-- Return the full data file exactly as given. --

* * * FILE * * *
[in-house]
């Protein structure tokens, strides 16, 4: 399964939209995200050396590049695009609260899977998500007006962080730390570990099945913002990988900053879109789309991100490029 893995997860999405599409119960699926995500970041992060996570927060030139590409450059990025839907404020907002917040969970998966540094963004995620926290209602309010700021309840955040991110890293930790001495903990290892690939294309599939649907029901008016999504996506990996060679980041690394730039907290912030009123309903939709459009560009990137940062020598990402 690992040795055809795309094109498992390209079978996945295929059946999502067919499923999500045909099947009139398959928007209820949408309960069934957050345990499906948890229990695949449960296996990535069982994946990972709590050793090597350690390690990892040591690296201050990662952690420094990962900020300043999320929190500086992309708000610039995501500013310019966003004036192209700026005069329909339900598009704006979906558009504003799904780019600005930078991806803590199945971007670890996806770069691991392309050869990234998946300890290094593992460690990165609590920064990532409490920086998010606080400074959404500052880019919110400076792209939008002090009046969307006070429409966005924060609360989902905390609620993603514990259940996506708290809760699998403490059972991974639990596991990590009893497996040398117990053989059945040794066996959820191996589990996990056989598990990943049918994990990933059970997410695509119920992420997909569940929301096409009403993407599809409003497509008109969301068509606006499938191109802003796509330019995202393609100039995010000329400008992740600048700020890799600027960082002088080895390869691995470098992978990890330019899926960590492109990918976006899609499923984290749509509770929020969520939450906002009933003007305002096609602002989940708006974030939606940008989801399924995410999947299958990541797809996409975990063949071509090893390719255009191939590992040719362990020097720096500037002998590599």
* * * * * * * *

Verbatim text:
[in-house]
């Protein structure tokens, strides 16, 4: 399964939209995200050396590049695009609260899977998500007006962080730390570990099945913002990988900053879109789309991100490029 893995997860999405599409119960699926995500970041992060996570927060030139590409450059990025839907404020907002917040969970998966540094963004995620926290209602309010700021309840955040991110890293930790001495903990290892690939294309599939649907029901008016999504996506990996060679980041690394730039907290912030009123309903939709459009560009990137940062020598990402 690992040795055809795309094109498992390209079978996945295929059946999502067919499923999500045909099947009139398959928007209820949408309960069934957050345990499906948890229990695949449960296996990535069982994946990972709590050793090597350690390690990892040591690296201050990662952690420094990962900020300043999320929190500086992309708000610039995501500013310019966003004036192209700026005069329909339900598009704006979906558009504003799904780019600005930078991806803590199945971007670890996806770069691991392309050869990234998946300890290094593992460690990165609590920064990532409490920086998010606080400074959404500052880019919110400076792209939008002090009046969307006070429409966005924060609360989902905390609620993603514990259940996506708290809760699998403490059972991974639990596991990590009893497996040398117990053989059945040794066996959820191996589990996990056989598990990943049918994990990933059970997410695509119920992420997909569940929301096409009403993407599809409003497509008109969301068509606006499938191109802003796509330019995202393609100039995010000329400008992740600048700020890799600027960082002088080895390869691995470098992978990890330019899926960590492109990918976006899609499923984290749509509770929020969520939450906002009933003007305002096609602002989940708006974030939606940008989801399924995410999947299958990541797809996409975990063949071509090893390719255009191939590992040719362990020097720096500037002998590599």